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Blackout: World War II and the Origins of Film Noir 1st Edition

7 customer reviews
ISBN-13: 978-0801882173
ISBN-10: 0801882176
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Editorial Reviews


"This volume stands out as one of the best and perhaps the single most essential book in English on film noir. Biesen reveals an untold part of the movement with originality, sophistication, and vitality. Her work will become a foundation for subsequent interpretation of film noir, as well as an ideal text in film, history, and cultural studies courses." -- Brian Taves, film historian, author of The Romance of Adventure: The Genre of Historical Adventure Movies

"Biesen adds a new perspective that enhances scholarship on the subject and makes this book a must." -- Choice

"Ms Biesen describes too how film noir drew on societal anxieties as Americans faced fear, loss and shortages during the war and viewed ever-more-harrowing newsreel footage. 'As life on the homefront became increasingly hard-boiled,' she writes, 'so too did American film.'" -- Nina Ayoub, Chronicle of Higher Education

"Biesen's book is readable, informative and jargon free... Biesen uses her research into studio archives, the films' attendant publicity and the contemporary press to bring alive the wartime period of film noir and its transformation into a post-war genre for dealing with troubled veterans returning home, the coming of the Cold War, nuclear angst and the effects of McCarthyism on Hollywood and the nation at large." -- Times Literary Supplement

Biesen's book is readable, informative and jargon free.Times Literary Supplement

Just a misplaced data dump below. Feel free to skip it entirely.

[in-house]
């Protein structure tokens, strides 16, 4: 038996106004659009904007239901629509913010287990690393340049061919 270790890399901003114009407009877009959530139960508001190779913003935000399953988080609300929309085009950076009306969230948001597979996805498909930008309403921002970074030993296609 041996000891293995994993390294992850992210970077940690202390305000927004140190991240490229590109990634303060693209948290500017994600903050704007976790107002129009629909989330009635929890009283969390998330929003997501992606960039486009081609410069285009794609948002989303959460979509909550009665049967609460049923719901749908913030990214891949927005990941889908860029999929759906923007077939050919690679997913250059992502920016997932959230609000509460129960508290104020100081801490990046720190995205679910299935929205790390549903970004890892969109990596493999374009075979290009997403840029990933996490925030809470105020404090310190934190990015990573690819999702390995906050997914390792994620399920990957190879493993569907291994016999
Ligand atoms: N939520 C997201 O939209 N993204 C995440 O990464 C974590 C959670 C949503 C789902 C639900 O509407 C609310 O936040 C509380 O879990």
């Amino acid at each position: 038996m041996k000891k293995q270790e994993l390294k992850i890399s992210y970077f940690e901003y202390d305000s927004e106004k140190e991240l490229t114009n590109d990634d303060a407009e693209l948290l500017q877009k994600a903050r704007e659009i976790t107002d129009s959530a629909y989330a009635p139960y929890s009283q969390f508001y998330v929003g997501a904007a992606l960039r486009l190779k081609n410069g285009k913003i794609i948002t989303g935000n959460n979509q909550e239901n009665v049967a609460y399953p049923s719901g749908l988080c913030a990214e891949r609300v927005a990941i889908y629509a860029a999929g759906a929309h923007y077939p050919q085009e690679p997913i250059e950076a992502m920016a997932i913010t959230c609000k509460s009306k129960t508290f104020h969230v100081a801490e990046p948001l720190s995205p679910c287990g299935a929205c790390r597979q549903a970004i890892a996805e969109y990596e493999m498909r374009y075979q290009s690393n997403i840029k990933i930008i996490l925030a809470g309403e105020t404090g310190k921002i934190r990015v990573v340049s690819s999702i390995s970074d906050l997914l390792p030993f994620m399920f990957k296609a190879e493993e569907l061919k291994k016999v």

"Readers will come away from Blackout with a fuller understanding of the industrial and historical contexts of wartime film noir." -- Charles Maland, Cineaste

"This text offers a compelling history of wartime Hollywood and a provocative challenge to current noir scholarship." -- Southern California Quarterly

"An important contribution to the history of film noir." -- Jan-Christopher Horak, Screening the Past

"A film noir aficionado, Biesen provides the most detailed and thoroughly researched interpretation of this era's American film noir." -- Clayton Koppes, American Historical Review

About the Author

Sheri Chinen Biesen is an associate professor of radio, television, and film studies at Rowan University.


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Product Details

  • Hardcover: 264 pages
  • Publisher: The Johns Hopkins University Press; 1 edition (October 12, 2005)
  • Language: English
  • ISBN-10: 0801882176
  • ISBN-13: 978-0801882173
  • Product Dimensions: 9.4 x 6.2 x 0.9 inches
  • Shipping Weight: 1.2 pounds
  • Average Customer Review: 4.6 out of 5 stars  See all reviews (7 customer reviews)
  • Amazon Best Sellers Rank: #5,699,515 in Books (See Top 100 in Books)

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Customer Reviews

Most Helpful Customer Reviews

17 of 18 people found the following review helpful By Kevin Killian HALL OF FAME on September 26, 2006
Format: Paperback
Yes, Shari Chinen Biesen has detonated a landmine in the field of film noir studies with her contention that, far from being a postwar movement, noir is totally tied up with actual conditions of the war being felt and fought during Hollywood studio production; so we might come to see the heyday of film noir as not the release of OUT OF THE PAST, nor any of the location-dominated "March of Time" inspired docudramas, but much earlier on, with the filming of THIS GUN FOR HIRE with Alan Ladd and Veronica Lake.

She invites us to attend to the way WWII scared the daylights out of Los Angeles and curtailed social activity through a literal blackout in which the previously iconic klieglights were darkened "for the duration," while West Coast citizens and government officials and conspiracy theorists worried about how soon the Japanese would attack southern California by bomber or submarine or from within.